Despite the cool weather from the day before, the sun gods were smiling upon Manifesto on this day. The weather was warm and ideal for a free outdoor concert in the heart of downtown Toronto. The change in location this year also made a huge impact on the number of people who came to watch, and from very early in the afternoon, it was crowded. Food and clothing vendors were set up around the perimeter, making it so the only reason you needed to leave the space was for a bathroom break. The poppers popped and the breakers breaked in their cipher, as amazed eyes cheered them on; and spray cans were the weapon of choice for the ESSENCIA CREW crew from Montreal, who decorated a semi-trailer with brightly coloured murals.
Besides the fact that the main event is headlined by some of the biggest names in hip hop, what makes it so great is seeing our local artists given the chance to win over audiences they might not otherwise be exposed to. I was looking forward to hearing Tanika Charles, D’Bi Young, Promise and KJ, just to name a few, but again, time wasn’t on my side so another time, another place.
By the time I did pull up to the corner of Yonge and Dundas, DJ Grouch was warming up a fairly non-responsive crowd, with the exception of a few heads who were buggin’ out to the sounds of Common and Dilla. His Roc Raida tribute (rest in peace) was on point and definitely woke up some of the lackluster crowd though. Then Eternia kept things moving when she dropped gems off her new album At Last. Tona and Maestro made cameo appearances to rock their verses on “A Day In The Life” while Crazy Legs surprised everyone, including Eternia, by jumping on stage to get down for the crown.
One of the highlights of the night for me, and judging by the crowd’s response, theirs too, was Montreal collective Nomadic Massive. As one of the few live bands on the bill, they brought a different element with Butta Beats on the drums, Rawgged on the bass and crazy emcees and singers spittin’ out song after song in French, English and Spanish. They definitely set the stage for Rich Kidd, who was next up both figuratively and literally. I could run down his resume of production and collabos but my fingers would cramp from all the typing. Equally raw on the mic as he is on the boards, Rich Kidd ran through his recent catalogue of releases, including “Take It Slow” and “Don’t Sleep On Me”, before segueing Saukrates in for their track, “Salt & Pepper”. The T.O. vet who’s kept us waiting for a full length solo album longer than Large Professor ever did proceeded to explain how in his third straight year at Manifesto, he’s received nothing but love and was going to give it right back. Sauks kept fans on their toes when he performed a series of B-side joints like “Comin Up” and “Ay Ay Ay Ay”, that the die-hards are rarely treated to, before getting to the classics like “Hate Runs Deep” and bringing on guests like Ro Dolla.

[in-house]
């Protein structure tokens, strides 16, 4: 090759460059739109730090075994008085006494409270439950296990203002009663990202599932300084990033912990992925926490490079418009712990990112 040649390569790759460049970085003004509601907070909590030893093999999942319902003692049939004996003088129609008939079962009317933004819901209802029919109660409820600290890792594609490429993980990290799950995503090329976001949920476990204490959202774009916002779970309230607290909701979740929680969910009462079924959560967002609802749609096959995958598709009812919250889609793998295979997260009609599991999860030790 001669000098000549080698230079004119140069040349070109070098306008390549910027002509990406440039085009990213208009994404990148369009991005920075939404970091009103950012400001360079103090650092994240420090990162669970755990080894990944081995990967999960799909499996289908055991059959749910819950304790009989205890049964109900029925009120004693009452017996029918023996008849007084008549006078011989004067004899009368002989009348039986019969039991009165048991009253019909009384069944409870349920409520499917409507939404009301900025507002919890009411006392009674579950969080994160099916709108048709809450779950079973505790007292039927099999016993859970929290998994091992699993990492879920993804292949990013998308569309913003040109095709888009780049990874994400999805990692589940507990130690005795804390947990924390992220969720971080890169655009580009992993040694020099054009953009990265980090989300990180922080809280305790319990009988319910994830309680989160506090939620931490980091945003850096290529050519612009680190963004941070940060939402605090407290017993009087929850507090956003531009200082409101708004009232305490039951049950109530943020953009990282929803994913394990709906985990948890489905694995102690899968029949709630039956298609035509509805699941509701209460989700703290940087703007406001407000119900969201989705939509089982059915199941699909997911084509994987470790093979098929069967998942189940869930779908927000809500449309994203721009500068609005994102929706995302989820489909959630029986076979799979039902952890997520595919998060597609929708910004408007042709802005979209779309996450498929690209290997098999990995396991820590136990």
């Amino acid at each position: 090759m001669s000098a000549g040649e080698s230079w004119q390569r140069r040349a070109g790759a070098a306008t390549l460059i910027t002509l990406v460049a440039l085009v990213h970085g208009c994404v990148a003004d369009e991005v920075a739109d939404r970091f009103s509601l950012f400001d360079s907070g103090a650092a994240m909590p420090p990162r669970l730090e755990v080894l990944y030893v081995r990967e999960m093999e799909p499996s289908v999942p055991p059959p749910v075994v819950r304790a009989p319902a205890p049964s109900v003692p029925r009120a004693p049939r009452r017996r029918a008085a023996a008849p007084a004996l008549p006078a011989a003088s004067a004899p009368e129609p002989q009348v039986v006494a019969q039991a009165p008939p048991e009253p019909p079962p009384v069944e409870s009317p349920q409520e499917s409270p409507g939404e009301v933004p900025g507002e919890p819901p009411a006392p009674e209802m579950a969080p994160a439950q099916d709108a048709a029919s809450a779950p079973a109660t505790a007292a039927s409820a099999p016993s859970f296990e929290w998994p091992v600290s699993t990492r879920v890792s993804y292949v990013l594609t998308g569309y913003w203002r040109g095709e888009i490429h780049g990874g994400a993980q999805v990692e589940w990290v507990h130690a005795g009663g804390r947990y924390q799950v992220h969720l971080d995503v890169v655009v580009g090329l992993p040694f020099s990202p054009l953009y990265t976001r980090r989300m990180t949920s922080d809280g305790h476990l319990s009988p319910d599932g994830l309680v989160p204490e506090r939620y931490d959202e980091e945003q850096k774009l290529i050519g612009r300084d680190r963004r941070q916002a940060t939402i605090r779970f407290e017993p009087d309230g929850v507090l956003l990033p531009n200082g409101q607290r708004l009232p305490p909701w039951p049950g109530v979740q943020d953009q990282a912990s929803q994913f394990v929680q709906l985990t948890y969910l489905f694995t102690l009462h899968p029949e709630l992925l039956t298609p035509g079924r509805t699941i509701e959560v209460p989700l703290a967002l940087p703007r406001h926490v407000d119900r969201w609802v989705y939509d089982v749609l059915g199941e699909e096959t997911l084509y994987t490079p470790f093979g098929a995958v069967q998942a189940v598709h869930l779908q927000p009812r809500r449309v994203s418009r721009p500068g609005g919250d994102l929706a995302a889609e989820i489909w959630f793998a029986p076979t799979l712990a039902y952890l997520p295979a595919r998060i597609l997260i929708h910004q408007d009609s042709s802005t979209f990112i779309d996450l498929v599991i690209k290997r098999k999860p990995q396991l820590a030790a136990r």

Next up to bat was the man everybody came to see, Jay Electronica. Due to time constraints and noise pollution laws, the way he started and ended his set were a bit odd, but everything in between had hands up the whole time. It was a hip hop nerd’s wet dream when he performed the Dilla produced joint “Abracadabra” in addition to “Dear Moleskine” and “Dimethyltrptamine”. Jay even joked with the crowd, referring to a bet that he, DJ TJ the King and Black Thought had about how some women like it rough in the bedroom, which he then later balanced out with some consciousness, talking about the lies and deceit of government cover-ups on Hurricane Katrina and 9/11. But as video results will show, for his two biggest tracks, Exhibit A & C, Jay pulled a gank move on the paparazzi when he went off stage and performed to about 20 or 30 people in the crowd who were fortunate enough to be at the front. Still, it was a live moment and the definition of hip hop.
Last but certainly not least, Black Thought and J. Period closed the night with their live hip hop mixtape show, setting it off with the Roots classic, “Next Movement”. And while the crowd was still amped off Jay Elec’s set, the two vets made it hard to front when they proceeded to honour legends in the game like Rakim, Big Daddy Kane, Slick Rick & Guru when they covered some of their classics. Again, due to constraints on time, Black Thought and J. Periods set ended abruptly which only left the crowd wanting more.
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All in all, the whirlwind of events that made up this year’s Manifesto Festival has whet our appetites for what they might have lined up next year. And when it’s all said and done, the one thing everyone in attendance should take home with them is the importance of supporting their communities both online and offline, so that no matter where in this world you roam, hip hop will always provide a home.